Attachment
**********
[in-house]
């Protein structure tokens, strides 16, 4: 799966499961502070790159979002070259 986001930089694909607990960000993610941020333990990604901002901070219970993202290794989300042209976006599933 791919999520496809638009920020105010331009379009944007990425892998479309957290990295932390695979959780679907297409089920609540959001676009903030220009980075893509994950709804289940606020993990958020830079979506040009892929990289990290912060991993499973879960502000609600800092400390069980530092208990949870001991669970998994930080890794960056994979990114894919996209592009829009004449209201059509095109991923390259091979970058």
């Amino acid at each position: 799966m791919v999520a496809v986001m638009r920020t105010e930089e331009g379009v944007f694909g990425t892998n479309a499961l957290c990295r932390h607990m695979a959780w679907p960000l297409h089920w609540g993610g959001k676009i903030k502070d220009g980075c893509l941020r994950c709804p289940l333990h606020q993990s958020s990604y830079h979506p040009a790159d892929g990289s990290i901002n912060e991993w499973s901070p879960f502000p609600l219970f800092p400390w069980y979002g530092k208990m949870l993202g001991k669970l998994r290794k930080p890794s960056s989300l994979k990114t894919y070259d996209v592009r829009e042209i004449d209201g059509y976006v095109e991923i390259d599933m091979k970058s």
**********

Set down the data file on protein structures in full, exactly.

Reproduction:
[in-house]
């Protein structure tokens, strides 16, 4: 799966499961502070790159979002070259 986001930089694909607990960000993610941020333990990604901002901070219970993202290794989300042209976006599933 791919999520496809638009920020105010331009379009944007990425892998479309957290990295932390695979959780679907297409089920609540959001676009903030220009980075893509994950709804289940606020993990958020830079979506040009892929990289990290912060991993499973879960502000609600800092400390069980530092208990949870001991669970998994930080890794960056994979990114894919996209592009829009004449209201059509095109991923390259091979970058």
């Amino acid at each position: 799966m791919v999520a496809v986001m638009r920020t105010e930089e331009g379009v944007f694909g990425t892998n479309a499961l957290c990295r932390h607990m695979a959780w679907p960000l297409h089920w609540g993610g959001k676009i903030k502070d220009g980075c893509l941020r994950c709804p289940l333990h606020q993990s958020s990604y830079h979506p040009a790159d892929g990289s990290i901002n912060e991993w499973s901070p879960f502000p609600l219970f800092p400390w069980y979002g530092k208990m949870l993202g001991k669970l998994r290794k930080p890794s960056s989300l994979k990114t894919y070259d996209v592009r829009e042209i004449d209201g059509y976006v095109e991923i390259d599933m091979k970058s």